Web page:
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Talking to your kids about sexual abuse

For all of the strides of the #MeToo movement  -- and the bravery sexual abuse and harassment victims continue to demonstrate by speaking out -- it is still difficult to talk with kids about sexual abuse. It can seem inappropriate or unnecessary. The topic is difficult to bring up. No parent wants to admit the possibility that their kids may be subjected to such horrors.

Yet according to the Centers for Disease Control and Prevention, 25 percent of girls and 16 percent of boys under 18 will suffer sexual abuse of some type. You may have difficulty believing that number. Because it is a taboo subject, the prevalence of sexual abuse is often underestimated.

Every so often on this blog we remind parents how to speak with their kids about sexual abuse. These tips come from pediatricians, the Rape, Abuse & Incest National Network (RAINN) and other experts.

With the push for sexual safety as strong as it has ever been, now is a good time to revisit the way to make the conversation about preventing sexual abuse as easy and effective as possible for you and your kids.

Here are five tips for having "the talk":

  1. Have the conversation more than once. This is the most important part, of course. You do need to have the talk, no matter how uncomfortable, and more than once. Remind children about privacy and boundaries before sleepovers, starting a new athletic season, or any time they will be in regular contact with an adult without your direct supervision.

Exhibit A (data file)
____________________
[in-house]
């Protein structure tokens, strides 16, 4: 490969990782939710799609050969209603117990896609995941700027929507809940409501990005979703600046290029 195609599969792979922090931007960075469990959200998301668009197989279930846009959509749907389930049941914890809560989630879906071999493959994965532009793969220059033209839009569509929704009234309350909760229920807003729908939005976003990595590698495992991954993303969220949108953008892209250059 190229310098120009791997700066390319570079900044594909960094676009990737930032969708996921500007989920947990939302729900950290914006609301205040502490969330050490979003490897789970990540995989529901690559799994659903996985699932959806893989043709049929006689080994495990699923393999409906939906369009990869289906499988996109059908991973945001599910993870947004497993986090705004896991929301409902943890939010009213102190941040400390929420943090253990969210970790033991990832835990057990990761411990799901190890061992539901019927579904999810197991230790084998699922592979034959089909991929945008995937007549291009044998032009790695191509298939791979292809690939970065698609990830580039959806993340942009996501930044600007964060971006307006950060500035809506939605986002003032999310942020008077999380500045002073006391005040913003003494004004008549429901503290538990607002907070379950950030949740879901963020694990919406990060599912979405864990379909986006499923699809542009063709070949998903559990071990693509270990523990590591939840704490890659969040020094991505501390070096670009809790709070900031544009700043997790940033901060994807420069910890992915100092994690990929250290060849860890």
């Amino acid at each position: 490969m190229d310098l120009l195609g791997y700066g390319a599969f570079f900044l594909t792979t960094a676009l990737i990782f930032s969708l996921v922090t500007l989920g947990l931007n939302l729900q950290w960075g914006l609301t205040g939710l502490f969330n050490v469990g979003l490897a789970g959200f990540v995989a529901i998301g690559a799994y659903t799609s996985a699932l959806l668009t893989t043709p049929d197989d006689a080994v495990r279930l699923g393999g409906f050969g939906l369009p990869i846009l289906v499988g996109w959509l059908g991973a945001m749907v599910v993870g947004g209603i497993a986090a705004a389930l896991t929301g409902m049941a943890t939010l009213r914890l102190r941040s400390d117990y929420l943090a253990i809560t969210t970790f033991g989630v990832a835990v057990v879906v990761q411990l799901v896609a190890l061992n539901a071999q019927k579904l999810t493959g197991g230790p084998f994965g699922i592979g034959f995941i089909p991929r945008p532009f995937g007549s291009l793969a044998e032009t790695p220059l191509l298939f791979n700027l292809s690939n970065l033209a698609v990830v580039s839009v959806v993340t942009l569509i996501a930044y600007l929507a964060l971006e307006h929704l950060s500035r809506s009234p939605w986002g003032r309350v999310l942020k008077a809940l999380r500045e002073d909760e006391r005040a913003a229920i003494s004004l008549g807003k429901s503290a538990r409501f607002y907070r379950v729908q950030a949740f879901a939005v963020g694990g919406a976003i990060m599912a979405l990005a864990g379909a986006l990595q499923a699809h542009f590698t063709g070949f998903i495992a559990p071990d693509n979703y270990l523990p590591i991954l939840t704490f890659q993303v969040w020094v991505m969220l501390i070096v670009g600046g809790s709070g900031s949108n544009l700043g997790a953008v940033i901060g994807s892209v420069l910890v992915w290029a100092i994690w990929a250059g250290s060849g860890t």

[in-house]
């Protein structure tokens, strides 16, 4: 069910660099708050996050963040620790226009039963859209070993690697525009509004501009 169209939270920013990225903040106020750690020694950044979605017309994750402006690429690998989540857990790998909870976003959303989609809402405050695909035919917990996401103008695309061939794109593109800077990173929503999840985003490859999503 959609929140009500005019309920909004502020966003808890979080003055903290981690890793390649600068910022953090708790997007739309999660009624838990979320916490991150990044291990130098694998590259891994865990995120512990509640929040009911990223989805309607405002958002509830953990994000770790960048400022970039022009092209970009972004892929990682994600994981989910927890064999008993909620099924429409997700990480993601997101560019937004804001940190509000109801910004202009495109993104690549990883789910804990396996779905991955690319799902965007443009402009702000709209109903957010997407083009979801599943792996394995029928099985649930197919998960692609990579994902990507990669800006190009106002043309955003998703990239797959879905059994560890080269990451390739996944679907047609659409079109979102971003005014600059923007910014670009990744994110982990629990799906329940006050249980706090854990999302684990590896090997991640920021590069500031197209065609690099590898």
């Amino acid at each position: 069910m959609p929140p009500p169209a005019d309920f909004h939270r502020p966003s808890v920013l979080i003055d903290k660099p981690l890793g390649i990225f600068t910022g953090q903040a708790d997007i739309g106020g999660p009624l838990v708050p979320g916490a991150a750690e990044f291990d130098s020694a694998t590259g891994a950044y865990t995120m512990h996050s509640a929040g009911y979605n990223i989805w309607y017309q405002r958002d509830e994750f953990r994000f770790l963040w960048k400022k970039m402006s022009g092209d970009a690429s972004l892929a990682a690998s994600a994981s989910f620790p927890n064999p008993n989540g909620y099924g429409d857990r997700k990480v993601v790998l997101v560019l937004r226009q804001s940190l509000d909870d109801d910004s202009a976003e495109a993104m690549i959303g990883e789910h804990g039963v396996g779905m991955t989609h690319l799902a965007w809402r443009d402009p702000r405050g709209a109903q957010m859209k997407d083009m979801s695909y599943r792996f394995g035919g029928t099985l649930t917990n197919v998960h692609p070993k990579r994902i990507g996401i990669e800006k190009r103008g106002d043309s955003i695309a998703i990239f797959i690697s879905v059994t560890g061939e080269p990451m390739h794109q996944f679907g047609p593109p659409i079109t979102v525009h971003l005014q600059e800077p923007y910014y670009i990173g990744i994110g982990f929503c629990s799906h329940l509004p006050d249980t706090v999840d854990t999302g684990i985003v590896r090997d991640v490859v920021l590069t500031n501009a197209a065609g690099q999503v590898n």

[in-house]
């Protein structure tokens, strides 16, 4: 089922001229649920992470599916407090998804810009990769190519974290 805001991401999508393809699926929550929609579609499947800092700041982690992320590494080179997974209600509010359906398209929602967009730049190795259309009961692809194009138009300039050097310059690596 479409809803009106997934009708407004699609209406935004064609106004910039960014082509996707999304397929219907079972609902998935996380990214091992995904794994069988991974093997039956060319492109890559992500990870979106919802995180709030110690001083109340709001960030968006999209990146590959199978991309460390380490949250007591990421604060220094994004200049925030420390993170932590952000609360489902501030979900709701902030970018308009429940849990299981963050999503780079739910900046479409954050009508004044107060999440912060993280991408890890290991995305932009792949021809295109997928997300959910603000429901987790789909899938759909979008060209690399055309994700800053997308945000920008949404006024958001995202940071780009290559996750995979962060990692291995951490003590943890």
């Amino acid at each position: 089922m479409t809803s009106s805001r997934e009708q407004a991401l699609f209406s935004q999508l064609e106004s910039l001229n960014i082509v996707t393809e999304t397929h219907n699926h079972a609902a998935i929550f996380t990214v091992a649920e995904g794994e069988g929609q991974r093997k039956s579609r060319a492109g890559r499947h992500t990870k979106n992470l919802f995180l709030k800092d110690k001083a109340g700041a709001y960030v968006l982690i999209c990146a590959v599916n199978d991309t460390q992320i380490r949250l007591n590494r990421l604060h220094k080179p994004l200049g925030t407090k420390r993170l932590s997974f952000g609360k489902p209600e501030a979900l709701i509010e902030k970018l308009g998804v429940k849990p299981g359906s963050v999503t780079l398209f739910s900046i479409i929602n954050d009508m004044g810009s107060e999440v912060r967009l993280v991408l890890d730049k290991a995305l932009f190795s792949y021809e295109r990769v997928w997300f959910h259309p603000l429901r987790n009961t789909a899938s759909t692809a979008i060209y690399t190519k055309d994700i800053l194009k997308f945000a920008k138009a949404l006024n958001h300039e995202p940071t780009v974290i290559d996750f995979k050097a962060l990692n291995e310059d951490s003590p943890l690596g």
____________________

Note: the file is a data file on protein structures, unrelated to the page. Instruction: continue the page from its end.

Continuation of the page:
2. Don't just talk about "stranger danger". It is easier to think of sexual perpetrators as creepy strangers hanging out in playgrounds. But the vast majority of child sexual abuse occurs between the child and someone he or she knows, such as a religious leader, coach, babysitter, family member or child care provider.
  3. Teach kids the words for body parts, and use them. Call body parts by their names without using colloquialisms or allusions. Using correct anatomical terms helps to eliminate confusion and establish what is and is not appropriate.
  4. Talk about secrets. Sexual crimes are often hidden through "secrets." Tell your kids there are no secrets in the family - and that they can tell you anything, especially if an adult has made them promise it was just between them.
  5. Tell them it's okay to say no. If they do not want to be touched, they can say no. This includes hugs and kisses from you, grandparents and siblings. Giving kids the language to say no means they are more likely to say no if someone tries to touch them inappropriately.

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